Tuesday, March 23, 2010

Shanghai Bike Polo

Last week, my English friend Yanis and I set out across Shanghai in search of a place to play a bit of pick-up polo.  I was fiending for a game, even a game of one on one, as I hadn't had a chance to play since leaving Australia.  So while Yanis had never even heard of bicycle polo before meeting me, much less played, he was still keen to have a go if we could find a place.  So he on his ladies cruiser with a front basket and rear luggage carrier and me on my Giant ATX cheap Chinese mountain bike, we set out in search of a smooth, flat surface.  

Heading north through the city, we reached the river before I realized I'd forgotten the ball.  Unimpressed with what we saw heading north, I suggested we head south from the hostel.  It turned out to be a great idea.  With the tower of Isengard in the distance (see the pointy spire rising upwards into the sky), we found the perfect, rounded, recessed surface; a place seemingly made for bicycle polo. 
The court, a public square (circle) in front of the Metropolitan Theatre, seemed an unlikely place to have a polo match.  It was too open, too public.  But as Yannis and I observed a half dozen skateboarders grinding the marble stairs we thought, all things considered, smashing a small rubber ball around and off the steps would be fairly harmless.   

Turns out we were right...sort of.  That day, as Yanis and I rode around playing one on one, the police and local security guards all passed us by.  None of them gave us a thought, much less a look.  The people who did give us a hard glance were mostly intrigued.  And so it was with great joy that I texted Tyler with the news that I'd found a fantastic, central spot to play some polo.

Tyler created a post detailing the space and calling for a session on the upcoming Sunday.   The stage was set for epic bike polo. 

And then the police showed up.  
Actually, it was the security guards who turned up first, blowing their whistles and speaking Shanghainese at me.   I didn't have to pretend I didn't understand.  But as more polo freaks turned up, polo freaks who could speak Shanghainese, it became clear that they wanted us gone.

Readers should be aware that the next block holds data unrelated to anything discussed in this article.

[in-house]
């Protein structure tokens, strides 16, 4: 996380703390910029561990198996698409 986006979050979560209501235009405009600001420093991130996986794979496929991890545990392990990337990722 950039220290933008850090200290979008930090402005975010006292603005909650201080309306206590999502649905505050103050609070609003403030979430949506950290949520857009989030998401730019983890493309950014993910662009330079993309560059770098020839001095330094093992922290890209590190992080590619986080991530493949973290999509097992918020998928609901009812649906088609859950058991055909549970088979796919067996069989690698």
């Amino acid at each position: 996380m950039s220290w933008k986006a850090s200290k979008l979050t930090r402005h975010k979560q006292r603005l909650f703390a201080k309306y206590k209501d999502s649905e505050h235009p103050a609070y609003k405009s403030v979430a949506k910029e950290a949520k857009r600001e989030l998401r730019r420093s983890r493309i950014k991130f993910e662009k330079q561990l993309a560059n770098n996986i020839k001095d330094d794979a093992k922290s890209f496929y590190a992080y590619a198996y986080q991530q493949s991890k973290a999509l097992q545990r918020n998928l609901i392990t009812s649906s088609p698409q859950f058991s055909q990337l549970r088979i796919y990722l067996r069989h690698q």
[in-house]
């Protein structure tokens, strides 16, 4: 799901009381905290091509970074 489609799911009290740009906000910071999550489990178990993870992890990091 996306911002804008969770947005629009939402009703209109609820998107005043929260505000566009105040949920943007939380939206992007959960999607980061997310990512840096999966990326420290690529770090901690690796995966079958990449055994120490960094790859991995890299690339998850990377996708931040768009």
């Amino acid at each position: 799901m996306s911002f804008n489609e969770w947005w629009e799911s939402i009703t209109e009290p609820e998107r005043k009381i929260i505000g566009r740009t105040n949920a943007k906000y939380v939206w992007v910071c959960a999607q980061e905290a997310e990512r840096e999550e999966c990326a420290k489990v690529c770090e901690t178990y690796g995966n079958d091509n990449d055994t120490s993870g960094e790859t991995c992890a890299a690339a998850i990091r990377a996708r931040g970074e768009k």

It wasn't necessary to speak Mandarin or Shanghainese to understand that this guy wanted my bike off the court.  Or maybe he just wanted to have a go at polo.  

It worked out quite well that the skateboarders stuck around until the police turned up.  I think it was their complicity in clearing the court that made it possible for us to stick around.  
So while skateboarding is not a crime, it turns out bike polo is less of a crime.  

At any rate, being the insolent non-conformists we are, us polo peeps didn't follow orders.  We instead stuck around until the 5-0 buzzed off.  Which meant we played some polo. 
Tyler has a full re-cap of the day, complete with a couple videos here.   In both videos you can watch as Rich, riding an orange fixed gear, takes me out.  Legal contact?  You decide.

Jue Hou also took some amazing photos of the day, the last two of the above set being a representative sample.   

One of the best parts of bicycle polo, in my opinion, is its ability to appeal to a variety of people.  When I turned up to polo in Melbourne, I saw a couple of older men--gray hairs, as it were (no offense, Pete!)--rolling around the court smashing the ball.  It was amazing to see older and younger people enjoying the game in a healthy spirit of competition.  When I arrived here in Shanghai, I was again pleased to see that one of the younger fellows, Nelson, had both his parent's turn up to the polo match.  Chris, Nelson's father, is pictured below.
Chris was fantastic at polo.  He rolled up to the polo match on his tricycle, which you can see on Tyler's blog, carrying the cones and assorted other polo equipment--along with his polo bike, of course.  He had such a nice style of play, bumping shoulders when necessary and shooting through gaps where possible, and he heckled me with relentless enthusiasm.  While bike polo is still primarily a sub-cultural realm dominated by bike messengers and bike freaks across the world, it's inspiring to see non-traditional bike people taking up the sport.  Here's to more diversity on the court! 

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